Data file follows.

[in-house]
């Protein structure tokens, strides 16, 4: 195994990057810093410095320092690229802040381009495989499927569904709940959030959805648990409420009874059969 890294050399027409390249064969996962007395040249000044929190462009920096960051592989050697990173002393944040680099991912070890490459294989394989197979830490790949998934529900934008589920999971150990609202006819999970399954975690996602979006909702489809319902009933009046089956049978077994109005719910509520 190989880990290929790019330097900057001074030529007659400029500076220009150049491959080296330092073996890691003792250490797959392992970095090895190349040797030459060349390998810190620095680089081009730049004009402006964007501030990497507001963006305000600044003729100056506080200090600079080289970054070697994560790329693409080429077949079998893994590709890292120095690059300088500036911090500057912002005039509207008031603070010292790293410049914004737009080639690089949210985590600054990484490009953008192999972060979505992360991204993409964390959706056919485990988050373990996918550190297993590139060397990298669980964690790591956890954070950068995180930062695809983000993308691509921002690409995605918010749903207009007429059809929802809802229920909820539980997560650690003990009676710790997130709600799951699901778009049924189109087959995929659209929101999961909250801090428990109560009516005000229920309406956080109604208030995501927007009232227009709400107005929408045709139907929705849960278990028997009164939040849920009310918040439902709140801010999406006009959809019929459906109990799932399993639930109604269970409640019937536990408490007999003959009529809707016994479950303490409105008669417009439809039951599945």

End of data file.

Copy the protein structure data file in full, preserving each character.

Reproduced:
[in-house]
């Protein structure tokens, strides 16, 4: 195994990057810093410095320092690229802040381009495989499927569904709940959030959805648990409420009874059969 890294050399027409390249064969996962007395040249000044929190462009920096960051592989050697990173002393944040680099991912070890490459294989394989197979830490790949998934529900934008589920999971150990609202006819999970399954975690996602979006909702489809319902009933009046089956049978077994109005719910509520 190989880990290929790019330097900057001074030529007659400029500076220009150049491959080296330092073996890691003792250490797959392992970095090895190349040797030459060349390998810190620095680089081009730049004009402006964007501030990497507001963006305000600044003729100056506080200090600079080289970054070697994560790329693409080429077949079998893994590709890292120095690059300088500036911090500057912002005039509207008031603070010292790293410049914004737009080639690089949210985590600054990484490009953008192999972060979505992360991204993409964390959706056919485990988050373990996918550190297993590139060397990298669980964690790591956890954070950068995180930062695809983000993308691509921002690409995605918010749903207009007429059809929802809802229920909820539980997560650690003990009676710790997130709600799951699901778009049924189109087959995929659209929101999961909250801090428990109560009516005000229920309406956080109604208030995501927007009232227009709400107005929408045709139907929705849960278990028997009164939040849920009310918040439902709140801010999406006009959809019929459906109990799932399993639930109604269970409640019937536990408490007999003959009529809707016994479950303490409105008669417009439809039951599945």